Patrick Rothfuss’ 2007 heroic fantasy novel The Name of the Wind is the first instalment in The Kingkiller Chronicle (of which there are currently two published books). Since its release, it has received much critical acclaim and has developed a following amongst fantasy fans throughout the world. However, the author is also slower at releasing books than George RR Martin, meaning that fans of The Kingkiller Chronicle are perpetually looking for other things to read to while enduring the long wait for the next instalment of the series. If you find yourself in this boat and are looking for more books like The Name of the Wind, have a browse through these titles which are sure to satisfy your need for a high-fantasy epic.
8 Books like The Name of the Wind
The Lies of Locke Lamora, by Scott Lynch
Scott Lynch’s 2006 novel The Lies of Locke Lamora is the first instalment of a planned seven novels (three of which have been released) in the Gentleman Bastards series. The novel sets up the series that follows the Gentleman Bastards, a group of con artists living in a criminal underworld in the fictional city of Camorr, which is based on a medieval Venice, Italy.
The novel follows various members of the Gentleman Bastards and, in particular, the titular character Locke Lamora, and how they got to where they are in the book. It also intersperses chapters with a history of the city of Camorr, which really helps edge along the great world-building in this novel.
Though The Lies of Locke Lamora is yet another instalment of an as yet unfinished series, it is still a great option if you’re on the hunt for books like The Name of the Wind.
A Darker Shade of Magic, by VE Schwab
Published in 2015, VE Schwab’s A Darker Shade of Magic is the first instalment in the Shades of Magic trilogy and is an excellent choice if you’re looking for series similar to The Name of the Wind — especially since all of the books in this series have been published!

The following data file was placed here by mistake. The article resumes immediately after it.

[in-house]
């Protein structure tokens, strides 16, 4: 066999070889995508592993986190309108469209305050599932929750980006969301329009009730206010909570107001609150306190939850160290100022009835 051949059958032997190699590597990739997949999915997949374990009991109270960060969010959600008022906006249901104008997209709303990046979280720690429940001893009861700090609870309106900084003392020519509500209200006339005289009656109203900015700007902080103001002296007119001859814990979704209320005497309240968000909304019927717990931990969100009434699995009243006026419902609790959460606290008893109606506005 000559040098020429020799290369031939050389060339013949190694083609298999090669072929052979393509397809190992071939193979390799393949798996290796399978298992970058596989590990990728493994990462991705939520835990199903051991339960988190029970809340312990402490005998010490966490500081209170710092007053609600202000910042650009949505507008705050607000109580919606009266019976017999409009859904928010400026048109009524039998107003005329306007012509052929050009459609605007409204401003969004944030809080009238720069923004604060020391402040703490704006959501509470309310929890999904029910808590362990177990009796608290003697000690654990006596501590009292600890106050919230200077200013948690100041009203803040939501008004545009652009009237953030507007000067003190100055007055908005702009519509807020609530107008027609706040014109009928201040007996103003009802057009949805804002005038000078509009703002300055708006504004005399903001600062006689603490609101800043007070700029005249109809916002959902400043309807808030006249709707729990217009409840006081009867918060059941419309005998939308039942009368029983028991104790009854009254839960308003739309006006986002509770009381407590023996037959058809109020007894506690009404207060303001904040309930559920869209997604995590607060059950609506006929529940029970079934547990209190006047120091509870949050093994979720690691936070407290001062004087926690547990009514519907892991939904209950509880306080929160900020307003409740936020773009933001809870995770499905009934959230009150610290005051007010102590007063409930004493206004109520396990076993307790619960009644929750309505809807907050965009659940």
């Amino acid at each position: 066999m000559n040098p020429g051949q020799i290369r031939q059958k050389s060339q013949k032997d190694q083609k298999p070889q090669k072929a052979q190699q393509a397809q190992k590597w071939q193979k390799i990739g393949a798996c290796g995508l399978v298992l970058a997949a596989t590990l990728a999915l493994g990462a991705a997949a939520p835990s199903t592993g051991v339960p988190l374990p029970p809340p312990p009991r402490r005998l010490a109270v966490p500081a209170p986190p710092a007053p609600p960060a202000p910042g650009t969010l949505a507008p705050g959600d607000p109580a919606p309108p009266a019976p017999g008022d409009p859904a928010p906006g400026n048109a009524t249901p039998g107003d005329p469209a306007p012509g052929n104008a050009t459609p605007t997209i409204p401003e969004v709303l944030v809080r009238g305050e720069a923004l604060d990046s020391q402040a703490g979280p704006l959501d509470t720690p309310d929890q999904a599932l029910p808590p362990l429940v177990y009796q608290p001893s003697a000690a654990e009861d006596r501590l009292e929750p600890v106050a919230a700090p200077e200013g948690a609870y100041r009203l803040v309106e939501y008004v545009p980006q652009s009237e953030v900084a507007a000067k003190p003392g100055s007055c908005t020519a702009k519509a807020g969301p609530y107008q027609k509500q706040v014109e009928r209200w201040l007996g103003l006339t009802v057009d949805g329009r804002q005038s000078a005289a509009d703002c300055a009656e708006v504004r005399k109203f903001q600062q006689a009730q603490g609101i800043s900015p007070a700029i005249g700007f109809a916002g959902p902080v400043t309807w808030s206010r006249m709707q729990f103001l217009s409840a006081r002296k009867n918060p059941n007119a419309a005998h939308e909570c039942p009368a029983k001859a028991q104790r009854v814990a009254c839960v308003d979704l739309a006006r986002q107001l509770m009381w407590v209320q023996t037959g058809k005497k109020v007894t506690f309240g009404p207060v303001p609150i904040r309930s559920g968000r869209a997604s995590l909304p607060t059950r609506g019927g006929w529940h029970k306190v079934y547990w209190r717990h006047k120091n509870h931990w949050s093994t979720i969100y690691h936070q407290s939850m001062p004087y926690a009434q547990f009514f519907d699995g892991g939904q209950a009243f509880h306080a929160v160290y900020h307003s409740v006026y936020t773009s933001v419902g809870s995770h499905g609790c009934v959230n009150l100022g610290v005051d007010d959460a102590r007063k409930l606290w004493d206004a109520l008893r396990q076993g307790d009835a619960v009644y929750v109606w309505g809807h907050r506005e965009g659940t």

A Darker Shade of Magic follows Kell, who is the last of what is known as an Antari. Antari are a kind of magician that have the capacity to travel between all the realms of London that exist in the world of this series, including Red, Grey, White, and Black London. Kell acts as a smuggler, ferrying people to the different Londons for a fee. When one such journey goes awry, Kell must flee and that is what the novel and series are about.
If you’re looking for an imaginative and compelling fantasy series to read to bide your time while waiting for the next Kingkiller novel to be released, then VE Schwab’s A Darker Shade of Magic is a good option for you.
Spinning Silver, by Naomi Novik
If you’re looking for a fantastic fantasy novel like The Name of the Wind that doesn’t require committing to another massive series, then Naomi Novik’s 2018 novel Spinning Silver is an excellent choice.
A rare female-led fantasy novel, Spinning Silver is something of a retelling of the classic fairytale “Rumplestiltskin.” The novel, told from various different perspectives, mainly follows Miryam — who is a young Jewish girl and the daughter of her’s small village’s moneylender. Because her father is bad at collecting his debts, Miryam takes over the family business, angering the villagers and calling attention to herself to the supernatural creatures that are bringing perpetual winter to her town.
The novel was nominated for the prestigious Hugo Award in 2019 and has received much critical acclaim, especially in regards to how it deals with themes like anti-Semitism and dealing with traditional gender roles. Therefore, if you’re looking for a wonderful fantasy novel similar to The Name of the Wind, then Naomi Novik’s Spinning Silver is a great choice for you!
Jonathan Strange & Mr Norrell, by Susanna Clarke
Susanna Clarke’s massive 2004 fantasy novel Jonathan Strange & Mr Norrell is a great choice for readers who are looking for a stand-alone book like The Name of the Wind. This book, set in England and following an alternative history during the Napoleonic wars, is a unique and compelling book that is perfect for fans of historical fiction and fantasy alike.
The novel follows the premise where the North-South divide of England is reversed and the North of England is seen as progressive, rich, and magical where the South is more rational and industrial. It is set in a world where magic was once a thing that people possessed and it has returned to two people, Jonathan Strange and Gilbert Norrell.
The novel, while certainly very fantastic in elements, also examines things like the nature of “Englishness,” historical otherness, and the concept of reason vs madness while still using a writing style comparable to that of Austen or Dickens.